May pleasure Fridoline for treble price; His angels were all fowne up to their sky, Whiles his false broker lieth in the wind, And had forsooke his naked treasury.
And for a present chapman is assign'd, Parewell Astrea, and her weights of gold,
T'he cut-throat wretch for their compacted gaine Untill his lingring calends once be told;
Buys all but for one quarter of the mayne; Nought left behind but wax and parchment scroles, Whiles if he chance to breake his deare-bought day Like Lucian's dreame that silver turn'd to coals. And forfeit, for default of due repay, Should'st thou him credit that nould credit thee? His late entangled lands; then, Fridoline, Yes, and may'st sweare he swore the verity. Buy thee a wallet, and go beg or pine. The ding-thrift heir his shift-got summe mispent,
If Mammon's selfe sbould ever live with men, Comes drooping like a penlesse penitent,
Mammon himself shall be a citizen.
Quid placet ergo?
That men or know, or like not their estate: While his pale face doth say bis cause is nought. Out from the Gades up to th' eastern morne, Seest thou the wary angler trayle along
Not one but holds his native state forlorne. His feeble line, soone as some pike too strong When comely striplings wish it were their chance, Hath swallowed the baite that scornes the shore,
For Cænis' distaffe to enchange their lance, Yet now near-hand cannot resist no more?
And weare curl'd perriwigs, and chalk their face, So lieth h9 aloofe in smooth pretence,
And still are poring on their pocket-glasse. To hide his rough intended violence;
Tyr'd with pinn'd ruffs and fans, and partlet strips, As he that under name of Christmas cheere And busks and verdingales about their hips; Can starve his tenants all th' ensuing yeare.
And tread on corked stilts a prisoner's pace, Paper and wax, (God' wot!) a weake repay
And make their napkin for their spitting place, For such deepe debts and downcast sums as they: And gripe their waist within a narrow span : Write, seale, deliver, take, go spend and speede, Fond Cæniş, that would'st wish to be a man! And yet full hardly could his present need
Whose manish housewives like their refuse state, Part with such sum; for but as yester-late
And make a drudge of their uxorious mate, Did Furnus offer pen-worths at easy rate,
Who like a cot-queene freezeth at the rock, For small disbursment; he the bankes hath broke, Whiles his breech't dame doth man the forren stock. And needs mote now some further playne o'erlook; Is 'l not a shame to see each homely groome Yet ere he go faine would he be releast,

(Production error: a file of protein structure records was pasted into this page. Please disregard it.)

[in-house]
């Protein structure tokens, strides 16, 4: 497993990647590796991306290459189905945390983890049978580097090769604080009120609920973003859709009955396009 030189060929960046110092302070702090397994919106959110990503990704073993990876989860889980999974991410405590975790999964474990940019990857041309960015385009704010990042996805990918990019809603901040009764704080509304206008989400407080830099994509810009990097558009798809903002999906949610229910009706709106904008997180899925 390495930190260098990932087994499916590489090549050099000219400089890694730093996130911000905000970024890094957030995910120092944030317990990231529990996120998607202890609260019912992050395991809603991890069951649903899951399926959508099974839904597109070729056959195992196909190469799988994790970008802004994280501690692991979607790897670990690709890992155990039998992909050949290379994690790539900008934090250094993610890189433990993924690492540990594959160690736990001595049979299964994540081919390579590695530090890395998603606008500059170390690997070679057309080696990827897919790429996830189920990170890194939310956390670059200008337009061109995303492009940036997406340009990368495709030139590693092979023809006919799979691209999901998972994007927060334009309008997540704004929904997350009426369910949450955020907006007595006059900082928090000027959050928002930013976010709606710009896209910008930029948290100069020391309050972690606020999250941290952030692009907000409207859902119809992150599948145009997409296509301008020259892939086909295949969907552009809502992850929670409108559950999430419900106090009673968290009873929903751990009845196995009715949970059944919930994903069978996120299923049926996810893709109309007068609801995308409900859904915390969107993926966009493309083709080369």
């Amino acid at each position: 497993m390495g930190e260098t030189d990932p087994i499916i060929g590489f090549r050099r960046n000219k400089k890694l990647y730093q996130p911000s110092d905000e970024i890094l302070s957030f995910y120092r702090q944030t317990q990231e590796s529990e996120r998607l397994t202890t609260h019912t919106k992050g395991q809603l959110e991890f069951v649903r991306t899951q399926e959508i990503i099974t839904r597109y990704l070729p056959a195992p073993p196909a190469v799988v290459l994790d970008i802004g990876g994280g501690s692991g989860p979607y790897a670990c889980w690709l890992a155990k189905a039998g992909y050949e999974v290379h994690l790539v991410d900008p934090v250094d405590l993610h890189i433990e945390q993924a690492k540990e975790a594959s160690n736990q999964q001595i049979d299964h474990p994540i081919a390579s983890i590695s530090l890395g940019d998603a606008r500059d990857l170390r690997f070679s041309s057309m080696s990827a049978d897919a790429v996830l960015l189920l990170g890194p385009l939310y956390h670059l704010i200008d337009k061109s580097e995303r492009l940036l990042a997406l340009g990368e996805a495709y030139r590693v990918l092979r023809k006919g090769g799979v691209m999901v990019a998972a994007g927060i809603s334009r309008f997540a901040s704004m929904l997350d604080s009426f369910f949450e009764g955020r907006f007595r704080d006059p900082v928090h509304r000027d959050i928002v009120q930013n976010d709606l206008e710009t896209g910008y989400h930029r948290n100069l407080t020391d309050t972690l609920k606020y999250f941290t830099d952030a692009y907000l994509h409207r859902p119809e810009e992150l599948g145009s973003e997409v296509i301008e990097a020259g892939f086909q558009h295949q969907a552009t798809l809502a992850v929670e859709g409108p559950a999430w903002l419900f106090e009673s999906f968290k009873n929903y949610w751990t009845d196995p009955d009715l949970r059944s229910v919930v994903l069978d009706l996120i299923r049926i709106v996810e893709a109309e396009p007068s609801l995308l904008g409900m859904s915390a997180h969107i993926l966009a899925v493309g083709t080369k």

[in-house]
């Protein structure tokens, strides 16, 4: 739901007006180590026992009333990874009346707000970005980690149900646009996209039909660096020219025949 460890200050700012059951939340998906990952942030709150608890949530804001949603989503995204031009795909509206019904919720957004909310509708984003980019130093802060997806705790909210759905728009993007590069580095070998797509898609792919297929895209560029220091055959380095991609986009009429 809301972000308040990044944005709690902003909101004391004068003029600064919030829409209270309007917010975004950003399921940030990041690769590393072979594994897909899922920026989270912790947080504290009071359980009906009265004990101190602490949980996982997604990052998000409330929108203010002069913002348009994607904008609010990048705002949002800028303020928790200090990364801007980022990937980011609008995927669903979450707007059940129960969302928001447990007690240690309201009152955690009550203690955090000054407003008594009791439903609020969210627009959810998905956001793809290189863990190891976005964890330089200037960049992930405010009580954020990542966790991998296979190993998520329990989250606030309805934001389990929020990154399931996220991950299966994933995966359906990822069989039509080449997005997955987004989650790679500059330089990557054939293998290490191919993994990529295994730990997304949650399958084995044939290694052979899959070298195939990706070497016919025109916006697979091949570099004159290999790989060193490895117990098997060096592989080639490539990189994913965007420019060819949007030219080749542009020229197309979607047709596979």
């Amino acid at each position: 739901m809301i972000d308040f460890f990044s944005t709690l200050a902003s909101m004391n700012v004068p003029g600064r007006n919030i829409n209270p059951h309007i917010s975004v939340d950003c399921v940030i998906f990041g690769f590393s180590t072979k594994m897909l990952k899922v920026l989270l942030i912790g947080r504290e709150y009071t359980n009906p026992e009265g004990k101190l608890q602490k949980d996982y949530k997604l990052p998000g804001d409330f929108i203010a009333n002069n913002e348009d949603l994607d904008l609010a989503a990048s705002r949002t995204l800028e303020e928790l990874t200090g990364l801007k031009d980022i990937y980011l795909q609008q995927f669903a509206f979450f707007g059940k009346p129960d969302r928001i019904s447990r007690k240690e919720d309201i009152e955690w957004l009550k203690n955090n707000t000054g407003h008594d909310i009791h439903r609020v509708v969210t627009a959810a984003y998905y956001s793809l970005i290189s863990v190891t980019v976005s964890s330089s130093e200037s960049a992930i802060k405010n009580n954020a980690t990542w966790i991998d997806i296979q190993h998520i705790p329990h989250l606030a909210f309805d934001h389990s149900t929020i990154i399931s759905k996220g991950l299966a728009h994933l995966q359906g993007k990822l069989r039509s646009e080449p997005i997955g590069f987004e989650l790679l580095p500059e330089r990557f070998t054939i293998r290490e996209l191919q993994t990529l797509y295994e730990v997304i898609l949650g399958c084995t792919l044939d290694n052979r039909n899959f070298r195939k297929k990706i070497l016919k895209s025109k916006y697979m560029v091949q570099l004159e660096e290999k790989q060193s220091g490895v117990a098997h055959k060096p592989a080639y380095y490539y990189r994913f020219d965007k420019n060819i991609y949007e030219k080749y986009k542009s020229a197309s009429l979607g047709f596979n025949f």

Sit perched in an idle chariot roome, Hye ye, ye ravens, hye you to the feast.
That were not meete some pannel to bestride, Provided that thy lands are left entire,
Sursingled to a galled hackney's hide? To be redeem'd or ere thy day expire:
Each muck-worme will be rich with lawlesse gaine, Then shalt thou teare those idle paper bonds Although hesmother up mowes of seven years graine, That thus had fettered thy pawned lands.
And hang'd himself when corne grows cheap again; Ah, foole! for sooner shalt thou sell the rest Although he buy whole harvests in the spring, Than stake ought for thy former interest ;
And foyst in false strikes to the measuring:
Although his shop be muffled from the light Certes not all the world such matter wist
That Cæsar's throne is turn'd to Peter's chayre.
low Nor list he now go whistling to the carre,
To kisse the precious case of his proud toe;
Turn’d to the honour of our Lady's name,
The crooked staffe, their coule's strange form and Some drunken rhymer thinks his time well spent,
store, If he can live to see his name in print;
Save that he saw the same in Hell before; Who when he is once feshed to the presse, To see the broken nuns, with new-shorne heads, And sees his handsell have such faire successe, In a blind cloyster tosse their idle beades, Sung to the wheele, and sung unto the payle, Or louzy coules come smoking from the stewes, He sends forth thraves of ballads to the sale. To raise the lewd rent to their lord accrewes, Nor then can rest, but volumes up bodg'd chymes, (Who with ranke Venice doth his pompe advance To have his name talk'd of in future times. By trading of ten thousand courtezans) The brain-sick youth, that feeds his tickled eare Yet backward must absolve a female's sinne, With sweet-sauc'd lies of some false traveller, Like to a false dissembling Theatine, Which hath the Spanish decadés read awhile, Who when his skin is red with shirts of male Or whet-stone leasings of old Mandeville ; And rugged baire-cloth scoures his greasy nayle; Now with discourses breakes his mid-night sleepe, Or wedding garment tames his stubborne backe, Of his adventures through the Indian deepe, Which his hempe girdle dies all blew and blacke. Of all their massy beapes of golden mine, Or of his almes-boule three dayes sapp'd and din'd, Or of the antique toombes of Palestine;
Trudges to open stewes of either kinde: Or of Damascus magick wall of glasse,
Or takes some cardinal's stable in tbe way, Of Solomon his sweating piles of brasse,